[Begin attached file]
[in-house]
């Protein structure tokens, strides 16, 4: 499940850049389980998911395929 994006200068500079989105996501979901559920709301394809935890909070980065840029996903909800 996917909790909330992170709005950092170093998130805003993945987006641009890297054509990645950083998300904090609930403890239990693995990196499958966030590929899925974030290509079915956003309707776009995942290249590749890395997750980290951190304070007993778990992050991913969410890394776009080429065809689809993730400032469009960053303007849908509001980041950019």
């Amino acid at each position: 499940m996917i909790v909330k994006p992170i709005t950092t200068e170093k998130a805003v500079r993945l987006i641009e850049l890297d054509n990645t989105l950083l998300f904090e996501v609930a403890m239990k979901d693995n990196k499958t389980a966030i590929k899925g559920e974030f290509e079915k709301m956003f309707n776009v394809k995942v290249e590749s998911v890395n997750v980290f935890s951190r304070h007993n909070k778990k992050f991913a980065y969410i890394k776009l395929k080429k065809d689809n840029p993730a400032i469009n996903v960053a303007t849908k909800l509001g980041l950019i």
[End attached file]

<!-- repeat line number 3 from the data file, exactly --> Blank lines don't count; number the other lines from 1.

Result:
């Amino acid at each position: 499940m996917i909790v909330k994006p992170i709005t950092t200068e170093k998130a805003v500079r993945l987006i641009e850049l890297d054509n990645t989105l950083l998300f904090e996501v609930a403890m239990k979901d693995n990196k499958t389980a966030i590929k899925g559920e974030f290509e079915k709301m956003f309707n776009v394809k995942v290249e590749s998911v890395n997750v980290f935890s951190r304070h007993n909070k778990k992050f991913a980065y969410i890394k776009l395929k080429k065809d689809n840029p993730a400032i469009n996903v960053a303007t849908k909800l509001g980041l950019i």